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Has PFO lost its direction?

Caldeathe Baequiannia
Paddy Fitzpatrick
@Cal

I am not sure what you're asking dude, lol.
At the moment, a gatherer has a % chance of getting more than two items in each node they find. For a T3 gather with appropriate feats, it might be 150, added to the best of 3d200. If they roll a 125, and add their 150, that's a roll of 275, which might guarantee they get more than 2 on almost every pull. If the remaining stock in the hex was used as a percentage multiplier against some or all of that, it would reduce the number of times that they get more than two, forcing them to harvest more nodes to get the same thing. By the time it was in the bottom layer (25% of capacity), they'd be going from a final roll of 275 to a final roll of about 70.

If it was only on their bonus, not the roll itself, it would bring the high and low level gatherers closer together as the hex degrades.
To reach me, email d20rpg@gmail.com
Stilachio Thrax
Paddy Fitzpatrick
@everyone

Can someone remind me again about this support thing? I know it was explained to me once a qhile back but i forgot.

Originally, if you didn't belong to a settlement, your skills would be capped at level 8 regardless of how much you had trained in it. So if you had Rank 6 attacks and got booted from your settlement, you now could only use that attack at Rank 3 or 4. This was to reinforce the need to belong to companies and settlements. Additionally, your settlement had to pay for support as well, so in order to use your Rank 6 attack, your settlement had to provide support for it. If it didn't, you could only use the attack at the rank the settlement did provide for.

It has since been changed so that once you train a rank, you can always use it, regardless of settlement support level and whether or not you are in a settlement.

I'm of mixed opinion on the change. I understand the concerns over paying XP for a skill and then being blocked from using it if settlement shenanigans ensued or if you wanted untethered bandit/mercenary companies. However, it would make for more diverse and specialized settlements if you needed to join Ozem's Vigil or Brighthaven if you wanted to be a high-level paladin, but had to join Keeper's Pass to be a high level wizard or Aragon to be a high level rogue. Each settlement would then need to more carefully pick and choose what training to offer, and at what level to support it.
Virtus et Honor

Steward of Ozem's Vigil, Lord Commander of the Argyraspides Iomedais
Midnight
First, can people really strip the first layer of T3 in 10 minutes? My t3 gatherer has been luckier than that, but I played her so little that I don't know if it was only luck.

Second, how much slower do you imagine gathering would be with roving monsters?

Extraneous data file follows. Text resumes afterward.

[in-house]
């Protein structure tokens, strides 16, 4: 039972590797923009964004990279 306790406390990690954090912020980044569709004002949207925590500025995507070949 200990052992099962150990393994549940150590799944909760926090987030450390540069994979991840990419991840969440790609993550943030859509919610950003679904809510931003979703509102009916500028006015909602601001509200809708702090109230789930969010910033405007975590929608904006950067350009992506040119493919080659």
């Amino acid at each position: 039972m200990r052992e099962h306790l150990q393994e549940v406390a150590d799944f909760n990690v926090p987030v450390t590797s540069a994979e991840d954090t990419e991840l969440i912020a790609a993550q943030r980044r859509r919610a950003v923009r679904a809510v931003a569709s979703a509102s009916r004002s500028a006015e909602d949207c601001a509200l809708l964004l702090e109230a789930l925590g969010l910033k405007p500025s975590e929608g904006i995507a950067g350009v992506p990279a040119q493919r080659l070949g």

Because if it turns a 10 minute task into a 20 minute task that isn't going to solve the ninja mining complaints.
He who wrestles with us strengthens our nerves and sharpens our skill. Our antagonist is our helper.
-Edmund Burke
Quijenoth Starkiller
Paddy Fitzpatrick
@Quijenoth

What kind of balance are ya talkin about? Not sure what you're getting at, much less what you're proposing to change.

I'm referring to settlement balance. not player balance (although the two are connected).

We have seen balance parses for combat a number of times already much of which came under criticism. with incomplete mechanics its hard to see why they are justified and many considered them a waste of dev time and resources.

with settlements there currently is no balance. 1 person or 100 people can achieve top settlements, my concern is, once they are there how do you re-balance it without upsetting people. This goes back to an old post I made about fixing settlement level to 14, something I tried to encourage the player base to consider until we had the community, population and mechanics to justify reaching the end game. it was a longshot and I understand that people want to be the first to "win" by being the biggest and highest level settlement. hell I still stand by the "server first" achievements I managed to obtain for Callambea and Xeilias.

We are running settlements with skeleton crews and no disadvantages. once those disadvantages come out people will start to moan that they are too harsh or downright unfair, with enough voices (and GWs affinity for keeping people happy) those disadvantages will be reduced or removed until they become insignificant. its happened before with inflated bulk resources, global level 20 support, and increased weight of mules just to name a few.

heres an example of what I mean. (a hypothetical scenario)